Prescription trends and psychiatric symptoms following first receipt of one of seven common antiepileptic drugs in general practice

Colin B. Josephson, Jordan D.T. Engbers, Nathalie Jette, Scott B. Patten, Tolulope T. Sajobi, Deborah Marshall, Mark Lowerison, Samuel Wiebe

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9 Scopus citations


We sought to examine the risk of psychiatric symptoms associated with a first prescription for specific antiepileptic drugs (AEDs) used in monotherapy in a general cohort of patients with epilepsy. We used The Health Improvement Network database (comprising the years 2000–2012) to identify incident patients with epilepsy. The index date was that on which they met the case definition for epilepsy, and analyses only included patients who remained on monotherapy or received no AED therapy following diagnosis to avoid confounding by polytherapy. Psychiatric symptoms were defined using mental health clinical or treatment (medical or therapeutic) code. We analyzed the AED of interest as a time-varying covariate in multivariate Cox proportional hazard regression models controlling for confounding factors. We identified 9595 patients with incident epilepsy, 7400 of whom (77%) received a first-recorded AED prescription. Prescriptions for newer generation AEDs (lamotrigine and levetiracetam) steadily increased (constituting over 30% of all AED prescriptions by 2012) while valproate use significantly declined in females (~ 40% in 2002 to just over 20% by 2012). A total of 2190 patients were first exposed to carbamazepine (29.3%) and 222 to lamotrigine (3%), both of which were associated with a lower hazard of any coded psychiatric symptom or disorder in multivariate analyses (hazard ratio [HR]: 0.84, 95% confidence interval [95% CI]: 0.73–0.97; p = 0.02 and HR: 0.83, 95% CI: 0.70–0.99; p = 0.03, respectively, for carbamazepine and lamotrigine). Carbamazepine was also associated with a lower hazard for depression (HR: 0.81; 95% CI: 0.69–0.96; p = 0.013) and anxiety (HR: 0.77; 95% CI: 0.63–0.95; p = 0.013) in secondary analyses. This study provides evidence that carbamazepine and lamotrigine are associated with lower hazards for psychiatric symptoms following a diagnosis of epilepsy. These estimates can be used in clinical settings, and the precision should improve with more contemporary data that include larger proportions of newer generation AEDs.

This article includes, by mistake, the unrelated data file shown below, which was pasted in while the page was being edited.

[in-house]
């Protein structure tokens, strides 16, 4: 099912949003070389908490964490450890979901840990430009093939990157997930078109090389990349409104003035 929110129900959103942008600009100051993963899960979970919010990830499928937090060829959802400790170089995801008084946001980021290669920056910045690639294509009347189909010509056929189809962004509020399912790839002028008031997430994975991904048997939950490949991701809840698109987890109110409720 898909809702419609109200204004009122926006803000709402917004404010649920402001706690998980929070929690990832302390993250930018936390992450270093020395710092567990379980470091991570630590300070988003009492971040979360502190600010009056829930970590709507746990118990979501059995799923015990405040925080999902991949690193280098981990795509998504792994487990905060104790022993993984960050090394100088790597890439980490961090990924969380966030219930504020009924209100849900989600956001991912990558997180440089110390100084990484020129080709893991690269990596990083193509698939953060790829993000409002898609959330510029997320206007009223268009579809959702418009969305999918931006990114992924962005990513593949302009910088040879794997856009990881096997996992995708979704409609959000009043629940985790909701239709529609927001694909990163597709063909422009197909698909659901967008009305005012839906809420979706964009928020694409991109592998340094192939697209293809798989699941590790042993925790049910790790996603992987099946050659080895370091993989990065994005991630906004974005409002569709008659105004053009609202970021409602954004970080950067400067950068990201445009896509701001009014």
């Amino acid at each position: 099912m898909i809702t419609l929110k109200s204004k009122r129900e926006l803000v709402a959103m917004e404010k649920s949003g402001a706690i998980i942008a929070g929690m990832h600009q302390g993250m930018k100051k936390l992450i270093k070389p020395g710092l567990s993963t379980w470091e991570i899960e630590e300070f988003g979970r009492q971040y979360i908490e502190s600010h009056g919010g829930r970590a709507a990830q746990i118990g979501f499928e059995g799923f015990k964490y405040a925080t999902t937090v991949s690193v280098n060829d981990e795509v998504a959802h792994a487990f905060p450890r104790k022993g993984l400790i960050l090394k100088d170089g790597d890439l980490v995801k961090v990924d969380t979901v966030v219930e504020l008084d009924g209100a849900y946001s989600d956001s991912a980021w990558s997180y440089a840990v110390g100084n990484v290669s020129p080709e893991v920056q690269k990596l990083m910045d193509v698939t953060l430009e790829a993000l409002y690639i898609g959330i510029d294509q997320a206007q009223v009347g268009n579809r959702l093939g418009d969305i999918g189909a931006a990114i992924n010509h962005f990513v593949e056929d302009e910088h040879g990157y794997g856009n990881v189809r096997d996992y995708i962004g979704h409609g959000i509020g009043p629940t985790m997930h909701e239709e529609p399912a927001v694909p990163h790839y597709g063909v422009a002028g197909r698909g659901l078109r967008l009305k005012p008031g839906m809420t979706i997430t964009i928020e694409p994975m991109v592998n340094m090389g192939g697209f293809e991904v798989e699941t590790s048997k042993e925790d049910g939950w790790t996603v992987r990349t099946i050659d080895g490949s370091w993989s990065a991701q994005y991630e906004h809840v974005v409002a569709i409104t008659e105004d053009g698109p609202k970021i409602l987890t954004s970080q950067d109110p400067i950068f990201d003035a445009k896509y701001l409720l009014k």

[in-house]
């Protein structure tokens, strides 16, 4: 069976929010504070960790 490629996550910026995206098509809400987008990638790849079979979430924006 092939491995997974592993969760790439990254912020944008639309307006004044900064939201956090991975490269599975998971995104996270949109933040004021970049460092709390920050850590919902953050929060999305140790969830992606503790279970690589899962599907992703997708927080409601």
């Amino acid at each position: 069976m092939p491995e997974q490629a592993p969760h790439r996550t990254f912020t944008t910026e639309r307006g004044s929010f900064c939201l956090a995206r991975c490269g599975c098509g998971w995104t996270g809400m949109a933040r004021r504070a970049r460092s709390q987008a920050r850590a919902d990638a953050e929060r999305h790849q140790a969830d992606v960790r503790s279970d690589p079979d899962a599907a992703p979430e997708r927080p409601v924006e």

Original languageEnglish
Pages (from-to)49-55
Number of pages7
JournalEpilepsy and Behavior
StatePublished - Jul 2018


  • Antiepileptic drugs
  • Cohort studies
  • Epilepsy/seizures
  • Medication adverse effects
  • Psychiatric disorders


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